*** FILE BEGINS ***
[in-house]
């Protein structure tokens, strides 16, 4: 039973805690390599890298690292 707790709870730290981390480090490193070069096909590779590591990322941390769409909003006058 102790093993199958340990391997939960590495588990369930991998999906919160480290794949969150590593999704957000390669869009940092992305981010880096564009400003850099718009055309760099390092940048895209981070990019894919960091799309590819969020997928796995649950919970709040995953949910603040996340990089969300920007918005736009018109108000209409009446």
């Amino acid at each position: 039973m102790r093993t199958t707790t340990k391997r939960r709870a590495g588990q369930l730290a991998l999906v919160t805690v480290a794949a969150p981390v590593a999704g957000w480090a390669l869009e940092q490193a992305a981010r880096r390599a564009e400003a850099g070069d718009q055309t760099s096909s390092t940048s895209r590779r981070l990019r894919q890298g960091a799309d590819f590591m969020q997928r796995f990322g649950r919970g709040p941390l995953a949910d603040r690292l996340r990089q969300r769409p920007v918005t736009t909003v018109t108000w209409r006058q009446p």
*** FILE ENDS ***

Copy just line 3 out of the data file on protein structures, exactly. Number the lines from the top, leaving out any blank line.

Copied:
């Amino acid at each position: 039973m102790r093993t199958t707790t340990k391997r939960r709870a590495g588990q369930l730290a991998l999906v919160t805690v480290a794949a969150p981390v590593a999704g957000w480090a390669l869009e940092q490193a992305a981010r880096r390599a564009e400003a850099g070069d718009q055309t760099s096909s390092t940048s895209r590779r981070l990019r894919q890298g960091a799309d590819f590591m969020q997928r796995f990322g649950r919970g709040p941390l995953a949910d603040r690292l996340r990089q969300r769409p920007v918005t736009t909003v018109t108000w209409r006058q009446p």